Astronauts on their way to Mars face a myriad of health risks, and new research has added yet one more danger to that list – cognitive impairment.
UC Irvine neuroscientist Charles Limoli and his colleagues subjected rodents to charged particle irradiation (fully ionized oxygen and titanium) at the NASA Space Radiation Laboratory in an attempt to simulate cosmic radiation conditions similar to what astronauts would face on long space journeys.
The researchers found that such exposure to those highly energetic charged particles can cause significant damage to the central nervous system, resulting in cognitive impairments.”
“This is not positive news for astronauts deployed on a two- to three-year round trip to Mars,” Limoli, a professor of radiation oncology in UCI’s School of Medicine, said in a recent statement. “Performance decrements, memory deficits, and loss of awareness and focus during spaceflight may affect mission-critical activities, and exposure to these particles may have long-term adverse consequences to cognition throughout life.”
While cognitive impairments would take months to manifest, the time needed for a manned mission to Mars would be enough for such deficits to develop.
So what can be done to protect future travelers to the Red Planet? Limoli suggests a few possibilities.
Spacecraft could be designed with increased shielding in certain areas, such as those used for rest and sleep. However, Limoli stresses, these highly energetic particles will traverse the ship nonetheless “and there is really no escaping them.”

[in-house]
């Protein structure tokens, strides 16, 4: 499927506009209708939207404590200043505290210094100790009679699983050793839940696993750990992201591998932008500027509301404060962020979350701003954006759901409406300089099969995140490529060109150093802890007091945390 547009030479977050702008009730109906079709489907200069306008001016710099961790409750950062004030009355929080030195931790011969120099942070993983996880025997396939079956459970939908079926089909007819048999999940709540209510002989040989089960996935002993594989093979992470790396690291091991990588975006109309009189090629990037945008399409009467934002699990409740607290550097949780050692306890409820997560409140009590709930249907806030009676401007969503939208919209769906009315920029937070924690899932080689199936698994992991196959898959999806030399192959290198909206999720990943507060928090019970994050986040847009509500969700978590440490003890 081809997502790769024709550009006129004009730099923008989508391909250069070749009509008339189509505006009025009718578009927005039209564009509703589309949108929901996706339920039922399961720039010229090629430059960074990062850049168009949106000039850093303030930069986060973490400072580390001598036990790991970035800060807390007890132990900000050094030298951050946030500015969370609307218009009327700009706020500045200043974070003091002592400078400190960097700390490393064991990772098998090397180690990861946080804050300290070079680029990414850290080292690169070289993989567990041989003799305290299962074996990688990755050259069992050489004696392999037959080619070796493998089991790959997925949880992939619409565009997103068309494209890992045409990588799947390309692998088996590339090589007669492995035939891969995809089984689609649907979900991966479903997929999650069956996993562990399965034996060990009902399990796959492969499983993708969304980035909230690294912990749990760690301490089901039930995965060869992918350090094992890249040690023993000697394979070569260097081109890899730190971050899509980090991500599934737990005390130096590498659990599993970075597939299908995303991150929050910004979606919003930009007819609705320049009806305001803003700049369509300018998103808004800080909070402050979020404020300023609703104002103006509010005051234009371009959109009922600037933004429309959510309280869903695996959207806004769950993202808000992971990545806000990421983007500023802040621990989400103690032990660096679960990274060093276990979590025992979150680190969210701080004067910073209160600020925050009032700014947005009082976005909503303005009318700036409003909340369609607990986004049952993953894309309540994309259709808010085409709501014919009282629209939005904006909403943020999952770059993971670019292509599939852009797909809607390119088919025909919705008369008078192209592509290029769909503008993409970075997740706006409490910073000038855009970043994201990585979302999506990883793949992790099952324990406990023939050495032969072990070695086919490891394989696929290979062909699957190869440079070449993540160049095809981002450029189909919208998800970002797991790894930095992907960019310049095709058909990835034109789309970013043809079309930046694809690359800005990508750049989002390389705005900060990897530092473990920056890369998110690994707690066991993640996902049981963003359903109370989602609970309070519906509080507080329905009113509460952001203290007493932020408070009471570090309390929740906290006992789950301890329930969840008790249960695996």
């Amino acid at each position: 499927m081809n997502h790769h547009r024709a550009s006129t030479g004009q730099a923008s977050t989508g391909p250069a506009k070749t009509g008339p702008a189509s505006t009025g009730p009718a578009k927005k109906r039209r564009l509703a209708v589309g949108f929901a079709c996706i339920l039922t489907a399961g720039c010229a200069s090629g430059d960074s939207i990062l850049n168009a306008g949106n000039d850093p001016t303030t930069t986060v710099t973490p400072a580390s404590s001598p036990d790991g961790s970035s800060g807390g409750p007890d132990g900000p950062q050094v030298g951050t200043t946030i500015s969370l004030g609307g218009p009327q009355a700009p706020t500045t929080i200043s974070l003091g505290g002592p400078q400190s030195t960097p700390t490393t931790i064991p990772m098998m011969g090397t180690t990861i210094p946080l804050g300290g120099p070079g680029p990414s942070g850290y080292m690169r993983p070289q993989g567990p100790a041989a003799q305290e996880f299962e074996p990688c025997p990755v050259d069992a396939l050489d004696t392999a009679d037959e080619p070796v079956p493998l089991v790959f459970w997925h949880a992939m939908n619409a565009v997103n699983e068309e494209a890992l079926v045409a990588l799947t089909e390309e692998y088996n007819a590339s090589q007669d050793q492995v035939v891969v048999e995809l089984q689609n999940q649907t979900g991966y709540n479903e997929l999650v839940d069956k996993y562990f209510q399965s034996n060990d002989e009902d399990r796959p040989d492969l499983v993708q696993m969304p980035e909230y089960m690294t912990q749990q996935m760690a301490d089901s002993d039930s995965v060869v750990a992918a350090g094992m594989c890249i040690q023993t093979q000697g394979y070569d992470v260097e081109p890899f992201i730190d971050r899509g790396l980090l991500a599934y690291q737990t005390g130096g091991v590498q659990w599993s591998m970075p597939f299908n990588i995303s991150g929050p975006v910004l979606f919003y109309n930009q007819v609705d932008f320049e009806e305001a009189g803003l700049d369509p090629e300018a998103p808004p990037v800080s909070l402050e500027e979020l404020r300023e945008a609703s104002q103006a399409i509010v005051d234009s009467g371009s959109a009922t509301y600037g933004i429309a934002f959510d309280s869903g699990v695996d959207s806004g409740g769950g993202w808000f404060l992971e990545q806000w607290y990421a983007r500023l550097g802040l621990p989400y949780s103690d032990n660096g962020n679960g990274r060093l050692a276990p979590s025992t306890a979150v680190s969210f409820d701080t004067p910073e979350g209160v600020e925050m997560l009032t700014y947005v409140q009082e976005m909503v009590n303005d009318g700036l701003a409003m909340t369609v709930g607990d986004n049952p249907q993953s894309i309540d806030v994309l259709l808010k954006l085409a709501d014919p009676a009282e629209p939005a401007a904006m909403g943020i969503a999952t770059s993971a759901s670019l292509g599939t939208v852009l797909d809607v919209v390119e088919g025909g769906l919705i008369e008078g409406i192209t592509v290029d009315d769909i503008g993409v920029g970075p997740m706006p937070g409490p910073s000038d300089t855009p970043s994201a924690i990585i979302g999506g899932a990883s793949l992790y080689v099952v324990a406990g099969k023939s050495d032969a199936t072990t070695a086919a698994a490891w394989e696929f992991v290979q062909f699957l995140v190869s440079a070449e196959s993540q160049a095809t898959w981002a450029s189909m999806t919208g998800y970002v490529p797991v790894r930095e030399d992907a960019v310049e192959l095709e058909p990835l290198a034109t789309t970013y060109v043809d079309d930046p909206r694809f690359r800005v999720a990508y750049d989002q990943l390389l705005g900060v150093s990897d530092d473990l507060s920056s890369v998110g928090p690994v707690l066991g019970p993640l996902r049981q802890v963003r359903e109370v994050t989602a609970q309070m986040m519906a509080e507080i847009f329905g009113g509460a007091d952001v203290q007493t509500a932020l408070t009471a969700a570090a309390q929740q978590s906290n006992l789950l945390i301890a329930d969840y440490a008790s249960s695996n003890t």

Preventative treatments may also offer some hope. “We are working on pharmacologic strategies involving compounds that scavenge free radicals and protect neurotransmission,” Limoli said. “But these remain to be optimized and are under development.”
Although NASA funded the new experiment, the agency declined requests for interviews with its own radiation experts, reports The Wall Street Journal (WSJ).
A NASA representative instead issued a written statement to WSJ’s Robert Lee Hotz: “NASA recognizes the importance of understanding the effects of space radiation on humans during long-duration missions beyond Earth orbit, and these studies and future studies will continue to inform our understanding as we prepare for the journey to Mars.”
Results of this research are published in an article — “What happens to your brain on the way to Mars” — in the journal Science Advances.
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